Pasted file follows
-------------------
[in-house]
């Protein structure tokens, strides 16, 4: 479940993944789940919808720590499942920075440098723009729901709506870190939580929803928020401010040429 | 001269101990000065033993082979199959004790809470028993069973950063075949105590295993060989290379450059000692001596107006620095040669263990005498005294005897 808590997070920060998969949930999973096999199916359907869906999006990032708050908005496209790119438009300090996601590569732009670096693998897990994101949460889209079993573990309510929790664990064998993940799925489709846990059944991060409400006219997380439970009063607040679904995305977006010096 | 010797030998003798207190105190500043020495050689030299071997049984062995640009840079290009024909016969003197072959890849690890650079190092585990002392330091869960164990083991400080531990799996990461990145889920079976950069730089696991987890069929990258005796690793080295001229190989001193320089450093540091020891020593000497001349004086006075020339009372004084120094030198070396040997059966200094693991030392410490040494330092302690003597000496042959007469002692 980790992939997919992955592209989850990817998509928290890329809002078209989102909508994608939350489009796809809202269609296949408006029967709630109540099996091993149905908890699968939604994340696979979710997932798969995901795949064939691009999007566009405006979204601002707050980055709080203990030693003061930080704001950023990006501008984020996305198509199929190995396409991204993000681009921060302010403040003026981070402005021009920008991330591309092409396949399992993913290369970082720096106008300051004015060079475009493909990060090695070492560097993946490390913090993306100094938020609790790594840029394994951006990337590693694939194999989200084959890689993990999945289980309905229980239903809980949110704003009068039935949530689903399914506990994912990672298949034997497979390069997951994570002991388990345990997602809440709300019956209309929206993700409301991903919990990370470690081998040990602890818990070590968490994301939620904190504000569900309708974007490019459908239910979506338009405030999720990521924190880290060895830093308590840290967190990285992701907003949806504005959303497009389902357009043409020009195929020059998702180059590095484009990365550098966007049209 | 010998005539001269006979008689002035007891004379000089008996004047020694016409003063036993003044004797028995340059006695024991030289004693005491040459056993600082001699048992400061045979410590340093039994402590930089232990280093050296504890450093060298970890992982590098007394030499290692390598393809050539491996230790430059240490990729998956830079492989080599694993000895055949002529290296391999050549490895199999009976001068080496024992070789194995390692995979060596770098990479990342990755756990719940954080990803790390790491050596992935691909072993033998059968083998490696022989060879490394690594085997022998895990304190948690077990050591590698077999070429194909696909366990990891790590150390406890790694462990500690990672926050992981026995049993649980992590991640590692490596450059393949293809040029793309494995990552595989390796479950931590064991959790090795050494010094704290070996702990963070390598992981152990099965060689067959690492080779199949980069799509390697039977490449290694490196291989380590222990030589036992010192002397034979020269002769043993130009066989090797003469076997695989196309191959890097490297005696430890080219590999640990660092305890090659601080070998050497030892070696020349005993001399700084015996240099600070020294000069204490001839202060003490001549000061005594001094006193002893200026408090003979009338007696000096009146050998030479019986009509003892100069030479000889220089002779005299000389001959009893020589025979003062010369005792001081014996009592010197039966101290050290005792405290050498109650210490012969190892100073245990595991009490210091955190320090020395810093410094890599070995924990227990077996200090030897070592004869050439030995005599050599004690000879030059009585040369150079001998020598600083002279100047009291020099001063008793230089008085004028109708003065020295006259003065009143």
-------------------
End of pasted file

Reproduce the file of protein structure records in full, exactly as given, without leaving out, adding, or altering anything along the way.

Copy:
[in-house]
């Protein structure tokens, strides 16, 4: 479940993944789940919808720590499942920075440098723009729901709506870190939580929803928020401010040429 | 001269101990000065033993082979199959004790809470028993069973950063075949105590295993060989290379450059000692001596107006620095040669263990005498005294005897 808590997070920060998969949930999973096999199916359907869906999006990032708050908005496209790119438009300090996601590569732009670096693998897990994101949460889209079993573990309510929790664990064998993940799925489709846990059944991060409400006219997380439970009063607040679904995305977006010096 | 010797030998003798207190105190500043020495050689030299071997049984062995640009840079290009024909016969003197072959890849690890650079190092585990002392330091869960164990083991400080531990799996990461990145889920079976950069730089696991987890069929990258005796690793080295001229190989001193320089450093540091020891020593000497001349004086006075020339009372004084120094030198070396040997059966200094693991030392410490040494330092302690003597000496042959007469002692 980790992939997919992955592209989850990817998509928290890329809002078209989102909508994608939350489009796809809202269609296949408006029967709630109540099996091993149905908890699968939604994340696979979710997932798969995901795949064939691009999007566009405006979204601002707050980055709080203990030693003061930080704001950023990006501008984020996305198509199929190995396409991204993000681009921060302010403040003026981070402005021009920008991330591309092409396949399992993913290369970082720096106008300051004015060079475009493909990060090695070492560097993946490390913090993306100094938020609790790594840029394994951006990337590693694939194999989200084959890689993990999945289980309905229980239903809980949110704003009068039935949530689903399914506990994912990672298949034997497979390069997951994570002991388990345990997602809440709300019956209309929206993700409301991903919990990370470690081998040990602890818990070590968490994301939620904190504000569900309708974007490019459908239910979506338009405030999720990521924190880290060895830093308590840290967190990285992701907003949806504005959303497009389902357009043409020009195929020059998702180059590095484009990365550098966007049209 | 010998005539001269006979008689002035007891004379000089008996004047020694016409003063036993003044004797028995340059006695024991030289004693005491040459056993600082001699048992400061045979410590340093039994402590930089232990280093050296504890450093060298970890992982590098007394030499290692390598393809050539491996230790430059240490990729998956830079492989080599694993000895055949002529290296391999050549490895199999009976001068080496024992070789194995390692995979060596770098990479990342990755756990719940954080990803790390790491050596992935691909072993033998059968083998490696022989060879490394690594085997022998895990304190948690077990050591590698077999070429194909696909366990990891790590150390406890790694462990500690990672926050992981026995049993649980992590991640590692490596450059393949293809040029793309494995990552595989390796479950931590064991959790090795050494010094704290070996702990963070390598992981152990099965060689067959690492080779199949980069799509390697039977490449290694490196291989380590222990030589036992010192002397034979020269002769043993130009066989090797003469076997695989196309191959890097490297005696430890080219590999640990660092305890090659601080070998050497030892070696020349005993001399700084015996240099600070020294000069204490001839202060003490001549000061005594001094006193002893200026408090003979009338007696000096009146050998030479019986009509003892100069030479000889220089002779005299000389001959009893020589025979003062010369005792001081014996009592010197039966101290050290005792405290050498109650210490012969190892100073245990595991009490210091955190320090020395810093410094890599070995924990227990077996200090030897070592004869050439030995005599050599004690000879030059009585040369150079001998020598600083002279100047009291020099001063008793230089008085004028109708003065020295006259003065009143």